This week, two dozen Arab chefs and a handful of Jewish ones descended on the northern port city of Haifa for four days of celebrating Arab cuisine. The festival was founded by the Arab Israeli chef Nof Atamna-Ismaeel, who shot to national acclaim when she won Israeli Masterchef in 2014 and regularly appears on food programs in the country.

At the Haifa festival, curious crowds milled around a restaurant kitchen while Jewish Israeli celebrity chef Meir Adoni prepared hummus dishes alongside the Arab Israeli restaurateur Hussam Abbas.

This Tuesday, Dec. 8, 2015 photo shows Shishbarak dish made by the Israeli Arab chef Johnny Goric during a Palestinian food Festival in Haifa, Israel.Credit: AP

"Jews and Arabs can learn about each other's cooking traditions," said Atamna-Ismaeel, who wants to use the festival as a pilot for a culinary school she plans to open in her hometown of Baqa al-Gharbiya in northern Israel.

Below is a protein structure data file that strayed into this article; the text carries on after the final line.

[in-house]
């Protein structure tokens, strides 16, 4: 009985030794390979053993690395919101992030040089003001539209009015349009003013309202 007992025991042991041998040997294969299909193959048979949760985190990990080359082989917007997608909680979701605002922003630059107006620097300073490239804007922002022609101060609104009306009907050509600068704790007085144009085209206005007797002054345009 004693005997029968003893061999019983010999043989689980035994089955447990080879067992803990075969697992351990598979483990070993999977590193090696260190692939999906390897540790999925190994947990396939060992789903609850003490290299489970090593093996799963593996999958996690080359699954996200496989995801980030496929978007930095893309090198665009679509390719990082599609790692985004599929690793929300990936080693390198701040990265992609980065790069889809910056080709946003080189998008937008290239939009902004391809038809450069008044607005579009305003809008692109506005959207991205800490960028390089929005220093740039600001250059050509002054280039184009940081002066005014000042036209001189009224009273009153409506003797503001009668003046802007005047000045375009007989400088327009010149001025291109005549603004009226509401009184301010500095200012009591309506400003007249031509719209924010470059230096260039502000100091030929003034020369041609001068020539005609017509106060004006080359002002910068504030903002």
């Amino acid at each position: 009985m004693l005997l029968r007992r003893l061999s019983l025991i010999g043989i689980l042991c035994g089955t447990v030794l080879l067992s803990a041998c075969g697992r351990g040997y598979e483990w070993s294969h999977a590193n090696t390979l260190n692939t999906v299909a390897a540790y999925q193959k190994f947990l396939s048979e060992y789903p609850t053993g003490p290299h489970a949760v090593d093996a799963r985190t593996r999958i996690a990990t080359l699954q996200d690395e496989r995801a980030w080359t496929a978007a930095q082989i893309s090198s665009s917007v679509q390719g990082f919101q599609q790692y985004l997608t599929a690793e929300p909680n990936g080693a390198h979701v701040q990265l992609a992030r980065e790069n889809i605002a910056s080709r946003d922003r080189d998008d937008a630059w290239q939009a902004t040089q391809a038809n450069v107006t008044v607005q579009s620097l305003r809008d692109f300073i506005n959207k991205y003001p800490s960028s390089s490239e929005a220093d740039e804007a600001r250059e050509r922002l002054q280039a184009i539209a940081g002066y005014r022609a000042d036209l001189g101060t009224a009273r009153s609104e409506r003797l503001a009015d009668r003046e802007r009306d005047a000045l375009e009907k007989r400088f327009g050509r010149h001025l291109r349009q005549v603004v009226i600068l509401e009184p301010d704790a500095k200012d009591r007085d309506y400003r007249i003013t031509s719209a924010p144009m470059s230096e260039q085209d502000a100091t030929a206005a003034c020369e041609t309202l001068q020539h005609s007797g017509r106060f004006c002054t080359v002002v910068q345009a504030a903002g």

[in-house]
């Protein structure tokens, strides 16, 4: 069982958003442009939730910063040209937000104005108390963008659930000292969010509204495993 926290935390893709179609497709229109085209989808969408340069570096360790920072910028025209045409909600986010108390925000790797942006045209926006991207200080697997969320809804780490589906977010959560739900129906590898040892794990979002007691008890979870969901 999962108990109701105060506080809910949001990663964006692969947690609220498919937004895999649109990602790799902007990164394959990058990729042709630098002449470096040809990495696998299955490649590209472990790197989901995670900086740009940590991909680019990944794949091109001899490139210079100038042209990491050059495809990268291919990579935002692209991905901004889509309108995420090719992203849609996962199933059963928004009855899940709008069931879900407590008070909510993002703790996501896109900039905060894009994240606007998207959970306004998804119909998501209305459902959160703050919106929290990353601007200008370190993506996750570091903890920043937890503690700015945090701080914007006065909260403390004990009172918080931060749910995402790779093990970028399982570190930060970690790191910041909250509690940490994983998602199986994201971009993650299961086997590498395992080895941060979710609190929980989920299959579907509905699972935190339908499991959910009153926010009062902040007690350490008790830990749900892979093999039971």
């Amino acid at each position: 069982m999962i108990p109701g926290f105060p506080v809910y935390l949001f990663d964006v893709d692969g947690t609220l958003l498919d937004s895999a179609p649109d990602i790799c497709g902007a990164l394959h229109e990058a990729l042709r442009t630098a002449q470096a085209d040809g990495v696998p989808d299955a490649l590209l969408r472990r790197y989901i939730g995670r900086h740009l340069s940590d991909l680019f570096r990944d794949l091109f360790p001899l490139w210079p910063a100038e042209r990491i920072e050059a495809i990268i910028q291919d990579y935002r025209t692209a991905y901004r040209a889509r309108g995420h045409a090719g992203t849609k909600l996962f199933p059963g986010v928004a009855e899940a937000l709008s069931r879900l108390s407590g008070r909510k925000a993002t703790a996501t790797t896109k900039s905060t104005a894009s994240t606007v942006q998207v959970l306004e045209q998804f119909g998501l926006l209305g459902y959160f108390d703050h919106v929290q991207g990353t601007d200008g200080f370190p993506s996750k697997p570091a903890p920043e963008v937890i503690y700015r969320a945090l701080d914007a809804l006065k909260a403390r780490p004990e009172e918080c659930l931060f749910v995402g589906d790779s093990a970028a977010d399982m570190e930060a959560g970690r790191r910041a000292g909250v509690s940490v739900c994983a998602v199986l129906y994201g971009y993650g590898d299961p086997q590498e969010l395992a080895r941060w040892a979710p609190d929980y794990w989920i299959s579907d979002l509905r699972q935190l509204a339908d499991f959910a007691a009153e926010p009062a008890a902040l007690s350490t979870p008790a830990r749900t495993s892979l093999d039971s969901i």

Around a fifth of Israel's population is Arab. Arab citizens of Israel have equal legal rights but face discrimination in government budgets, employment and housing. Poverty rates are higher among Arabs than among the country's Jewish population.

For years, the income gap stifled a gourmet scene. In recent years Arab citizens have reached new heights in areas like music, acting, sports, journalism — and culinary arts.